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An enlisted Airman prepares his dress blues for the first time as an Air Force officer. To bear the title of a commissioned leader, Airmen must face multiple challenges in Officer Training School. (U.S. Air Force photo by Airman Connor J. Marth/RELEASED) Airman’s road to becoming an officer
Working as an emergency medical technician in New York City where a yearly call volume is around 5,000, is a grueling job especially when responding to crime scenes of stabbings or shootings. For Senior Airman Angelo DePrimo, 366th Contracting Squadron contract specialist, this was his life — on top of going to school and working a second job. While working his second job life guarding, he met an Air Force pararescuemen who sparked his interest in joining the military. “Besides the actual call volume, and what I was dealing with every day on the ambulance I wasn’t finding anything else challenging,” he said.
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The base participated in a week-long exercise to train for potential real world contingencies. Fighter Wing trains for contingency operations
Gunfighters practiced their wartime skills during a Phase II Focused training exercise, Dec. 4 - 8, 2017, here. The Phase II Focused exercise is aimed toward giving individual units the chance to tailor contingency training to best fit their needs.
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Thank you cards spread holiday cheer to Airmen Dec. 10, 2017, at Mountain Home Air Force Base, Idaho. Airmen at the 366th Fighter Wing received thank you cards from children in Idaho and Washington state. Airmen receive thank you cards from children across northwest US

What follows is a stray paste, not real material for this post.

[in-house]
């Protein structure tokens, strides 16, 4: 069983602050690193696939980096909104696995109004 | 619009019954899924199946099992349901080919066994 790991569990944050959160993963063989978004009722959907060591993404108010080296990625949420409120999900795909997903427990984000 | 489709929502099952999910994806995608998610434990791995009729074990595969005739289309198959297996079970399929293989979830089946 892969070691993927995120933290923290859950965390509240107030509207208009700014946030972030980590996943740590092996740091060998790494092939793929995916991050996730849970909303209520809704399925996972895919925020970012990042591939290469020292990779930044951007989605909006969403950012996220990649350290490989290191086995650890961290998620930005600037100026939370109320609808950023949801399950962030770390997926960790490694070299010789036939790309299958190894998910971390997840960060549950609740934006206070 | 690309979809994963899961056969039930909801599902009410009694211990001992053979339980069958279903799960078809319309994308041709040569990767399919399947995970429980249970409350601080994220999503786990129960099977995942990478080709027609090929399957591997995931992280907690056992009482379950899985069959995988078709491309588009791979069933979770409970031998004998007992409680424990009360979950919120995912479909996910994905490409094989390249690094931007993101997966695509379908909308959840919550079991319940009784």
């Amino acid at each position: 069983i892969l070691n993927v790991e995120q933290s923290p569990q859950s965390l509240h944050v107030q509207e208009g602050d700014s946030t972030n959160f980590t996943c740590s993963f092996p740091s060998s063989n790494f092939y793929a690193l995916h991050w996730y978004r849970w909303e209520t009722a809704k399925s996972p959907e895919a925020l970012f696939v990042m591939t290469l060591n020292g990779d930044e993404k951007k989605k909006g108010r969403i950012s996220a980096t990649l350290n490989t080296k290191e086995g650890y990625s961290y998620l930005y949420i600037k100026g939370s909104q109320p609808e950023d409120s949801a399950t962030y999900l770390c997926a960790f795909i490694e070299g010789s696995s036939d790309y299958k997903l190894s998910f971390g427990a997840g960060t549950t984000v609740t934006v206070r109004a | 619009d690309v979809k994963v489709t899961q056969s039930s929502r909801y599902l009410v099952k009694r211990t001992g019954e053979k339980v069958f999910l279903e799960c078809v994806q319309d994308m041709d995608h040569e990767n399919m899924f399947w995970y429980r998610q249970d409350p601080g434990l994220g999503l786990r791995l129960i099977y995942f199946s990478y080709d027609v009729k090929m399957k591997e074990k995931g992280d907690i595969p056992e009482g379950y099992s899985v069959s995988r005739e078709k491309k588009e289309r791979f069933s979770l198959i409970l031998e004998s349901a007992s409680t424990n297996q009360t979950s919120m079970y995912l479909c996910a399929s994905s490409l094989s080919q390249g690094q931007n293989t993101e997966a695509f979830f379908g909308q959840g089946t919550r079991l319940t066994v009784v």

Putting mission-ready Airmen and equipment downrange is crucial to success, and the 366th Fighter Wing Airmen make that happen on a daily basis. Whether through long days or frigid nights, these Airmen do their jobs to the best of their abilities, rarely asking for praise. However, much to a few Airmen's surprise, that's exactly what they got. Gunfighters at the 366th FW received thank-you cards from children across the northwest.
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Every Airman Plays a Role in Suicide Prevention. #BeThere Every Airman Plays a Role in Suicide Prevention
The Air Force is determined to prevent suicide, but you don’t need to be a specialist or doctor to do that. Sometimes all it takes is starting a conversation. Everyone has a role to play. That’s a key part of the Department of Defense’s #BeThere Campaign, which encourages making a difference through every day connections.
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